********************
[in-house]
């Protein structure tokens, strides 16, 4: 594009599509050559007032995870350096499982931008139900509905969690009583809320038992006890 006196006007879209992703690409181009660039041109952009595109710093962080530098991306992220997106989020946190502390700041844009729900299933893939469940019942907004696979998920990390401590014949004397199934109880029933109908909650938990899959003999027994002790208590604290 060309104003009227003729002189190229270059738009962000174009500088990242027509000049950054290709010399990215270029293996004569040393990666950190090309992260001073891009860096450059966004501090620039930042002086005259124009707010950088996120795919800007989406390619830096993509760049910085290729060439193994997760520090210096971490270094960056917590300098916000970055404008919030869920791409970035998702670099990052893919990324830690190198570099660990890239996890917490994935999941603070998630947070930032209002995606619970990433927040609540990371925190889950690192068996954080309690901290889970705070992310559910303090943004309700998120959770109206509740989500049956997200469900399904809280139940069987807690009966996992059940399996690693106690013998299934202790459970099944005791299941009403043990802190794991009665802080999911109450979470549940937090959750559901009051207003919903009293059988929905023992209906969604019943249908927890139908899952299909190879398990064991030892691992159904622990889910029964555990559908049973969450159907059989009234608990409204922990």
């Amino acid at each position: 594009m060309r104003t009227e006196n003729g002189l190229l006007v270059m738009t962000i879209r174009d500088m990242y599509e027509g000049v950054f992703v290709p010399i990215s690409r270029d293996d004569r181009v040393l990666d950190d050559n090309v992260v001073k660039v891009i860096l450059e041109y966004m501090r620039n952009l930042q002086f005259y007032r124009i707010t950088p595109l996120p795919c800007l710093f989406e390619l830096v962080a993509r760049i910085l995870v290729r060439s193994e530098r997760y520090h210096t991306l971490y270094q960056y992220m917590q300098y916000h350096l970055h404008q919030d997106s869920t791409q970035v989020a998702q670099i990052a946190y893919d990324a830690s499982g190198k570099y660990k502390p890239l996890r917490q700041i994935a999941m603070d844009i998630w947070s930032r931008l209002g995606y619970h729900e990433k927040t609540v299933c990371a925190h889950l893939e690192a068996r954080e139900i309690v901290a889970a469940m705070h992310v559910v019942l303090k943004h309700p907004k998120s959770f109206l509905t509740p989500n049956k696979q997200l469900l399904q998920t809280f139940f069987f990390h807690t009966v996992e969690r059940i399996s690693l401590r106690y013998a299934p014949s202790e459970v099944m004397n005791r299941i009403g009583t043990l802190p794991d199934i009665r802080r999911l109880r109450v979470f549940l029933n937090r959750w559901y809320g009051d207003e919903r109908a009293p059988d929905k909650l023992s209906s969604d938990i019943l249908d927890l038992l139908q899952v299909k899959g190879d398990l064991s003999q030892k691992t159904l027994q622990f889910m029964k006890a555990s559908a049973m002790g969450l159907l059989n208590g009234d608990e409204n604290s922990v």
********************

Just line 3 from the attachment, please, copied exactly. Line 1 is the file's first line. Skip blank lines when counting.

């Amino acid at each position: 594009m060309r104003t009227e006196n003729g002189l190229l006007v270059m738009t962000i879209r174009d500088m990242y599509e027509g000049v950054f992703v290709p010399i990215s690409r270029d293996d004569r181009v040393l990666d950190d050559n090309v992260v001073k660039v891009i860096l450059e041109y966004m501090r620039n952009l930042q002086f005259y007032r124009i707010t950088p595109l996120p795919c800007l710093f989406e390619l830096v962080a993509r760049i910085l995870v290729r060439s193994e530098r997760y520090h210096t991306l971490y270094q960056y992220m917590q300098y916000h350096l970055h404008q919030d997106s869920t791409q970035v989020a998702q670099i990052a946190y893919d990324a830690s499982g190198k570099y660990k502390p890239l996890r917490q700041i994935a999941m603070d844009i998630w947070s930032r931008l209002g995606y619970h729900e990433k927040t609540v299933c990371a925190h889950l893939e690192a068996r954080e139900i309690v901290a889970a469940m705070h992310v559910v019942l303090k943004h309700p907004k998120s959770f109206l509905t509740p989500n049956k696979q997200l469900l399904q998920t809280f139940f069987f990390h807690t009966v996992e969690r059940i399996s690693l401590r106690y013998a299934p014949s202790e459970v099944m004397n005791r299941i009403g009583t043990l802190p794991d199934i009665r802080r999911l109880r109450v979470f549940l029933n937090r959750w559901y809320g009051d207003e919903r109908a009293p059988d929905k909650l023992s209906s969604d938990i019943l249908d927890l038992l139908q899952v299909k899959g190879d398990l064991s003999q030892k691992t159904l027994q622990f889910m029964k006890a555990s559908a049973m002790g969450l159907l059989n208590g009234d608990e409204n604290s922990v």